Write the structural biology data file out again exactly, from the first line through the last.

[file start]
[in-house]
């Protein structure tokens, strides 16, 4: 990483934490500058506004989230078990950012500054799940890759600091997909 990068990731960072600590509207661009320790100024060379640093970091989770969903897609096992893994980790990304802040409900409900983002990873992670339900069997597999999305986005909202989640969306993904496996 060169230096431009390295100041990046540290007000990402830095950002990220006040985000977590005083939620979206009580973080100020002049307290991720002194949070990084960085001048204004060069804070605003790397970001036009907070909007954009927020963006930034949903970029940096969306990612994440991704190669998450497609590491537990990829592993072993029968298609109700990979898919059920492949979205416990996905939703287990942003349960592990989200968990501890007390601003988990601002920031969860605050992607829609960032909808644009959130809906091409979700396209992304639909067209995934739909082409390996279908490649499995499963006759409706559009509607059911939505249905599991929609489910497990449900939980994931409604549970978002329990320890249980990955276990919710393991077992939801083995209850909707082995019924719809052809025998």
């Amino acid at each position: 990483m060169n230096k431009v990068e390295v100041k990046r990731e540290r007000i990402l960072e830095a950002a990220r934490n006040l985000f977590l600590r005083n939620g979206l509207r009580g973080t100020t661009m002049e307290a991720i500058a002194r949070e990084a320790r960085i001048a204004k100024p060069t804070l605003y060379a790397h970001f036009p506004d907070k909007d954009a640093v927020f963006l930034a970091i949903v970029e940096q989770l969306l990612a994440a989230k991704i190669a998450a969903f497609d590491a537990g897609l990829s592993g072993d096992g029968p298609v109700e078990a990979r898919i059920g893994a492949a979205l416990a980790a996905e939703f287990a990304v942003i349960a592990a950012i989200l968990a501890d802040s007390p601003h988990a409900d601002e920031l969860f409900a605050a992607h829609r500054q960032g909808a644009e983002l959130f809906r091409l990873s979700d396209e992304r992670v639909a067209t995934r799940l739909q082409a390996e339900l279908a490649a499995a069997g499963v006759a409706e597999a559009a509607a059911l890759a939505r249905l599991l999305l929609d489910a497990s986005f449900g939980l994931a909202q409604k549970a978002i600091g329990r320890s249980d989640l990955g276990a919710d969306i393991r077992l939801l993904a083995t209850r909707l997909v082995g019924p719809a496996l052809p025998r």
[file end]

[in-house]
């Protein structure tokens, strides 16, 4: 990483934490500058506004989230078990950012500054799940890759600091997909 990068990731960072600590509207661009320790100024060379640093970091989770969903897609096992893994980790990304802040409900409900983002990873992670339900069997597999999305986005909202989640969306993904496996 060169230096431009390295100041990046540290007000990402830095950002990220006040985000977590005083939620979206009580973080100020002049307290991720002194949070990084960085001048204004060069804070605003790397970001036009907070909007954009927020963006930034949903970029940096969306990612994440991704190669998450497609590491537990990829592993072993029968298609109700990979898919059920492949979205416990996905939703287990942003349960592990989200968990501890007390601003988990601002920031969860605050992607829609960032909808644009959130809906091409979700396209992304639909067209995934739909082409390996279908490649499995499963006759409706559009509607059911939505249905599991929609489910497990449900939980994931409604549970978002329990320890249980990955276990919710393991077992939801083995209850909707082995019924719809052809025998």
């Amino acid at each position: 990483m060169n230096k431009v990068e390295v100041k990046r990731e540290r007000i990402l960072e830095a950002a990220r934490n006040l985000f977590l600590r005083n939620g979206l509207r009580g973080t100020t661009m002049e307290a991720i500058a002194r949070e990084a320790r960085i001048a204004k100024p060069t804070l605003y060379a790397h970001f036009p506004d907070k909007d954009a640093v927020f963006l930034a970091i949903v970029e940096q989770l969306l990612a994440a989230k991704i190669a998450a969903f497609d590491a537990g897609l990829s592993g072993d096992g029968p298609v109700e078990a990979r898919i059920g893994a492949a979205l416990a980790a996905e939703f287990a990304v942003i349960a592990a950012i989200l968990a501890d802040s007390p601003h988990a409900d601002e920031l969860f409900a605050a992607h829609r500054q960032g909808a644009e983002l959130f809906r091409l990873s979700d396209e992304r992670v639909a067209t995934r799940l739909q082409a390996e339900l279908a490649a499995a069997g499963v006759a409706e597999a559009a509607a059911l890759a939505r249905l599991l999305l929609d489910a497990s986005f449900g939980l994931a909202q409604k549970a978002i600091g329990r320890s249980d989640l990955g276990a919710d969306i393991r077992l939801l993904a083995t209850r909707l997909v082995g019924p719809a496996l052809p025998r």